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Flipping the switch on stress (DW#680)

Let us talk some more about how our breathing is related to our stress levels.

As you may know, our nervous systems have two parts: the parasympathetic nervous system(PNS) and thesympathetic nervous system(SNS). The parasympathetic system takes care of the "rest and digest" side of things while the sympathetic system takes care of "fight or flight" stuff. In short, we have the relaxation response and the stress response.

We obviously need both and each have an important role to play in our functioning and wellbeing.

Here is the problem though: modern life has thrown us into a near-constant state of arousal and hypervigilance and for most of us, our sympathetic nervous system works overtime, leading to all stress, dysfunction and burnout. In other words, our PNS and SNS become unbalanced, one working overtime and other lying dormant.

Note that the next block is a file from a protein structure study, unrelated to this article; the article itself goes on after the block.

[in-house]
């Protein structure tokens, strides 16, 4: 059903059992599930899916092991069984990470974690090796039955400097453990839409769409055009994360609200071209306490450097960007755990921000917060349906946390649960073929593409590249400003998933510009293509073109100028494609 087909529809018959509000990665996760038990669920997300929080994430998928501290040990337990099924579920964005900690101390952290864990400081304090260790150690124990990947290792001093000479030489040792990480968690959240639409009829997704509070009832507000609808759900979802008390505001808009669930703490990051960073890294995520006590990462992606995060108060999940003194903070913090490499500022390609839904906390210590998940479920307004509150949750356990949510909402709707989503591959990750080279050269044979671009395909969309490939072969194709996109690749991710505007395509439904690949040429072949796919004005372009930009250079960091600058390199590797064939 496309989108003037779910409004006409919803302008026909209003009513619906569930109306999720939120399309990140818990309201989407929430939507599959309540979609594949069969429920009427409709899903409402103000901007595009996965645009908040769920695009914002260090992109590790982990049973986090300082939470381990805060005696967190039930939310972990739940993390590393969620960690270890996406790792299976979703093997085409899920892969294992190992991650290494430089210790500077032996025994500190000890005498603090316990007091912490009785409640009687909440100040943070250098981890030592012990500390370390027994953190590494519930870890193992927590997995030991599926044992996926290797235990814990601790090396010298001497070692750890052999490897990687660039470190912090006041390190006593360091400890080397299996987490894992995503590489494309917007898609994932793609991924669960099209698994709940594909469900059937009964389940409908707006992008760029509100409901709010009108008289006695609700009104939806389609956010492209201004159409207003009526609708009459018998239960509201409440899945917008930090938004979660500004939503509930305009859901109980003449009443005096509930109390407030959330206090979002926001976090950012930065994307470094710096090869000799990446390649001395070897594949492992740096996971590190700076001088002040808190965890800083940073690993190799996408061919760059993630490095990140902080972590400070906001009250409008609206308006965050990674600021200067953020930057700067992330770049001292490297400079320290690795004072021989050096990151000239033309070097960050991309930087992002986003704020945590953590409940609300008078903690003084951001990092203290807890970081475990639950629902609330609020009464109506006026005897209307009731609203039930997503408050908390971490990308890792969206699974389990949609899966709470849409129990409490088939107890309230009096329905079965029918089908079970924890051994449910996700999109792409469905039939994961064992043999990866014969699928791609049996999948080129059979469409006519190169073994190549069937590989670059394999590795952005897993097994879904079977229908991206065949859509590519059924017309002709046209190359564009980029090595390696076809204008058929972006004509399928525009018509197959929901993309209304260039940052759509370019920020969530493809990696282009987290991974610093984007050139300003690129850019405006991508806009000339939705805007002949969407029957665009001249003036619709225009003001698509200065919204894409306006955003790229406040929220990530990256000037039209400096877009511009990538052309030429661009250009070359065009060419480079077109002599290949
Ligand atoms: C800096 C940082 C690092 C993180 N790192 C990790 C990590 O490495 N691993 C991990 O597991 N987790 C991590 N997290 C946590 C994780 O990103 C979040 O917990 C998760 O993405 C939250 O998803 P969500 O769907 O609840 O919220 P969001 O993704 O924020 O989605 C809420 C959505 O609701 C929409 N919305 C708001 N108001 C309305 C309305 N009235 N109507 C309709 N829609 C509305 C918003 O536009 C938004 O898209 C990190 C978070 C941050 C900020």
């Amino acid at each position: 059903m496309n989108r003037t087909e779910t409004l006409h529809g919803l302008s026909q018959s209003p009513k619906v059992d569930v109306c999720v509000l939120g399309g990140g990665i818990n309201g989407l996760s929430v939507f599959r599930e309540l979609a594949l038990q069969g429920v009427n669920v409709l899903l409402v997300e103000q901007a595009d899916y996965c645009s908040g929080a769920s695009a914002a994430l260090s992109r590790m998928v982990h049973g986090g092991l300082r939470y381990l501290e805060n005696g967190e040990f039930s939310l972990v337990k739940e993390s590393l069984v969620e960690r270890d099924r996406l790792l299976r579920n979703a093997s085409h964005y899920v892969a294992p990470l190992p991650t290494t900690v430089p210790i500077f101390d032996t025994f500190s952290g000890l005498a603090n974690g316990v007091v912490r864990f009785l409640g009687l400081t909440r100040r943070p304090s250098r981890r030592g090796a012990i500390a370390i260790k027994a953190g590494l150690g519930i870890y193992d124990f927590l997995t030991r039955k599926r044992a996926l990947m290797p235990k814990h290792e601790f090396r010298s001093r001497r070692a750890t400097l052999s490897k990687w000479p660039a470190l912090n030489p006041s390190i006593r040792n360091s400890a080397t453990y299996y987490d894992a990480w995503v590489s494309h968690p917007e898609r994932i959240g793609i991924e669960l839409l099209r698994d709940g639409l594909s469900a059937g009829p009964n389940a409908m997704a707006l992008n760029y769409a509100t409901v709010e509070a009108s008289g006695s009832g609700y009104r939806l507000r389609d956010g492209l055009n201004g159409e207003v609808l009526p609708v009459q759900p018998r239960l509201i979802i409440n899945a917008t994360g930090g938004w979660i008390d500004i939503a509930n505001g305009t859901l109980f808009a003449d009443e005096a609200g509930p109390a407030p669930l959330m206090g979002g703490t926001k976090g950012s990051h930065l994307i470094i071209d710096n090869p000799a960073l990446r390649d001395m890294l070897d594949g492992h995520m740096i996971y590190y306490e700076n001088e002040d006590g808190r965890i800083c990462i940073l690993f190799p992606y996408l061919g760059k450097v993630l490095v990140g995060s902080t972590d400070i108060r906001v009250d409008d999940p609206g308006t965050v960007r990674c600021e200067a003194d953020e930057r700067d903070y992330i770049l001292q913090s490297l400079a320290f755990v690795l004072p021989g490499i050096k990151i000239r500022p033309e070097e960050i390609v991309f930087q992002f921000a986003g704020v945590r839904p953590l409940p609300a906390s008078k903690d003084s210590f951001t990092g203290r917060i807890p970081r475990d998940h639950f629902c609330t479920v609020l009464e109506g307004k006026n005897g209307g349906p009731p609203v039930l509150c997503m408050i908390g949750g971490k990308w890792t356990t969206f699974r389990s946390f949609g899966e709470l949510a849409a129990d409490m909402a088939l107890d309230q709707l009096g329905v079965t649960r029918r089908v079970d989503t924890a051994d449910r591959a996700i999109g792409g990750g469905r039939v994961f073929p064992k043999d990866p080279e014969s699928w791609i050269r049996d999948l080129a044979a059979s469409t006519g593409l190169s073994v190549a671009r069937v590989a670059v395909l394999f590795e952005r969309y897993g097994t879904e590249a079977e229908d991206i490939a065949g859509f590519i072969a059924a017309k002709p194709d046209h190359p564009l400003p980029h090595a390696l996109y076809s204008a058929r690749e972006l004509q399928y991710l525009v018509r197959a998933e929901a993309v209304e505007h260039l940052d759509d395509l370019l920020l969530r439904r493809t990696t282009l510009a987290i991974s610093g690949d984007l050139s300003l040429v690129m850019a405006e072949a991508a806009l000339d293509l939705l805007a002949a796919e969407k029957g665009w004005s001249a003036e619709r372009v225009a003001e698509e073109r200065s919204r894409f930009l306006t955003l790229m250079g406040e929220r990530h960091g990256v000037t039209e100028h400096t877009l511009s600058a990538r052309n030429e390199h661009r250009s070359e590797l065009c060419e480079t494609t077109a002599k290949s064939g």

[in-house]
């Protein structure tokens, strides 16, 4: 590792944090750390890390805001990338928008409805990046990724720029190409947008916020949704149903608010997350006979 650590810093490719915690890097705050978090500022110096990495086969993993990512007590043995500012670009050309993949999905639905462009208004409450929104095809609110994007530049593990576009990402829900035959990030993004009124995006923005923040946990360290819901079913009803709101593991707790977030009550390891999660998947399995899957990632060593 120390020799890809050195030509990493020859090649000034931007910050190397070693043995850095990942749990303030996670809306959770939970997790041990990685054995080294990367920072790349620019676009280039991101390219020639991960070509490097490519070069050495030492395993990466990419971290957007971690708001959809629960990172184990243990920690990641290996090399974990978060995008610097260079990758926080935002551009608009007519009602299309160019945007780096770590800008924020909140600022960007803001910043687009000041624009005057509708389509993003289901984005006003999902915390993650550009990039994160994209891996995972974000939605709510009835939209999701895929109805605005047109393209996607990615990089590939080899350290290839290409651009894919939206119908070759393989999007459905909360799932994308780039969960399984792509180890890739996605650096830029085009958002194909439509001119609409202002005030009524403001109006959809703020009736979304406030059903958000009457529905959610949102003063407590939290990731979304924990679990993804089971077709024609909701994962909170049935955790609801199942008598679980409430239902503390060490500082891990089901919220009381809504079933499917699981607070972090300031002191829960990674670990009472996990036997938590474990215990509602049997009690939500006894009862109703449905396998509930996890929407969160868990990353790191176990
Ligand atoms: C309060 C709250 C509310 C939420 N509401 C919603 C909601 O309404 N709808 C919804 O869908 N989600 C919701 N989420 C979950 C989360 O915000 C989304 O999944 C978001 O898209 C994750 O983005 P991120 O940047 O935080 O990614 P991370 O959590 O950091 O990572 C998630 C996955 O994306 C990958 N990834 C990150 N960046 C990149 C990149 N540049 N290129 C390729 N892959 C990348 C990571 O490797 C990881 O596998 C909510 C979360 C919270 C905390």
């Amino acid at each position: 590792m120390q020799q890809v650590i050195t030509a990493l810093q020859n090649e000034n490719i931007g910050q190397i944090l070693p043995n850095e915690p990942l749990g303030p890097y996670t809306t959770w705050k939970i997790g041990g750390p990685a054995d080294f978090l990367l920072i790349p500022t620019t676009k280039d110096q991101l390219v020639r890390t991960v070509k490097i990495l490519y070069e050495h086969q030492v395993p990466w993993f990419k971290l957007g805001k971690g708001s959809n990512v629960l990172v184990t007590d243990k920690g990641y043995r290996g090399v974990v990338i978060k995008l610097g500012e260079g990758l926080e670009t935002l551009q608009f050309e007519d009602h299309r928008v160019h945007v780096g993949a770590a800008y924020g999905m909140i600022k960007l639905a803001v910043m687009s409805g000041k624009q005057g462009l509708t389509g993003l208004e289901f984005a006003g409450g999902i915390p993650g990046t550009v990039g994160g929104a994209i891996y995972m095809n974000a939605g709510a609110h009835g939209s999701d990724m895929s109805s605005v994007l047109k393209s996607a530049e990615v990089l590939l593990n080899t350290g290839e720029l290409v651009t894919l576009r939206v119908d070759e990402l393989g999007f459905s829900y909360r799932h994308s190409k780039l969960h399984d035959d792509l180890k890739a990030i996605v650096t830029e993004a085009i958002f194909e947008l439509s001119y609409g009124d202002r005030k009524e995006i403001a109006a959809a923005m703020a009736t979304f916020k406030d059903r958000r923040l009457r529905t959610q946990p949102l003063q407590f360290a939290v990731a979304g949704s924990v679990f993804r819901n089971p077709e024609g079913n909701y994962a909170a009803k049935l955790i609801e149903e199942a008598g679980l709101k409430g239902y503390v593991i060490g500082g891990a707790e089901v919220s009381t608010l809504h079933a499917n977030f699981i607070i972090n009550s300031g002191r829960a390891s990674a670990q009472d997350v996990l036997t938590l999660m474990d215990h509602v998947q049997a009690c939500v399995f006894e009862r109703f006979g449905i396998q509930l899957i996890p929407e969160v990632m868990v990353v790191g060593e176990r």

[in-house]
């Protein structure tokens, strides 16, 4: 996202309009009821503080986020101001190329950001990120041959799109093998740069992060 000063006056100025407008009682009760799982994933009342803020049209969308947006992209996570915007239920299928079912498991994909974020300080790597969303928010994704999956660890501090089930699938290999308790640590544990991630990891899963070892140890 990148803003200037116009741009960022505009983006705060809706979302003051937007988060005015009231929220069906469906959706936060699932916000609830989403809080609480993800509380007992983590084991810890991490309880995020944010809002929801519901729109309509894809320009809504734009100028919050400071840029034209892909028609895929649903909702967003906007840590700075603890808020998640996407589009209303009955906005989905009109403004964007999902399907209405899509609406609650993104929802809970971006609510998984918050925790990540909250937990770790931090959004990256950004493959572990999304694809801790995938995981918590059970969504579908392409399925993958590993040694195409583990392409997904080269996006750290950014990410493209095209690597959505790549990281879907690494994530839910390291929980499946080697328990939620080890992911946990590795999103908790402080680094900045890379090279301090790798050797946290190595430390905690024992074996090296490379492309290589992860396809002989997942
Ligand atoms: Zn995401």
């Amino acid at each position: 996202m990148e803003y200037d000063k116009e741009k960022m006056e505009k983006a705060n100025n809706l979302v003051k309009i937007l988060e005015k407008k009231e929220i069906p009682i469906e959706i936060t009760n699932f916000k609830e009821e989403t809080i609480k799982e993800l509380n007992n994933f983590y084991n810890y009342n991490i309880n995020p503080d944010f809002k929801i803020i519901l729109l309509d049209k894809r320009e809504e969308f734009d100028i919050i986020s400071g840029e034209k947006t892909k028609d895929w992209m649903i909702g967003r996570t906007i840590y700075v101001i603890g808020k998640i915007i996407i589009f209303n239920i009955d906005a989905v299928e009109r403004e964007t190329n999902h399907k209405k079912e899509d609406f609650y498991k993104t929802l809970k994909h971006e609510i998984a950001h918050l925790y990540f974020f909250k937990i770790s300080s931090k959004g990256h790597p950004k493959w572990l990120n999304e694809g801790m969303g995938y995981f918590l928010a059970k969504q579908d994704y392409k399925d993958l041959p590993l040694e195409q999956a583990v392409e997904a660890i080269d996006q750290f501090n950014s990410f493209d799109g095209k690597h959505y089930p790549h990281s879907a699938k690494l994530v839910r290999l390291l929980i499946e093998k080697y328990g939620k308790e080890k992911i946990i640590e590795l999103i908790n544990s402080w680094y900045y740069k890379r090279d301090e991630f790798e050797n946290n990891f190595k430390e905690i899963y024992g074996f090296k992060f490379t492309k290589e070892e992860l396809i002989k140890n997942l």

How can we learn to balance these two for optimal wellbeing?

The fastest and simplest way is to become intentional about breathing.

Try this now:

Take a...

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Exhale for longer (DW#679)

We have all heard the term: take a deep breath when you are stressed. And so, we do. And wonder why it does not work to calm us down.

It is because we only focus on the inbreath and do not pay attention to the outbreath.

If we are not exhaling properly, not only can we not calm down, we are also not detoxifying fully. Did you know that breathing is responsible for 70% of our body’s detoxification? Compared to this, elimination and sweat only take care of only 30%!

And when we do not detoxify properly, we are not fueling our cells properly. This pattern results in compromised wellbeing on many different levels.

So, go ahead: squeeze your diaphragm. Make sure to get all the air out before your next inbreath. Focus on the exhale and the inhale will almost take care of itself.

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Breathe deeply (DW#678)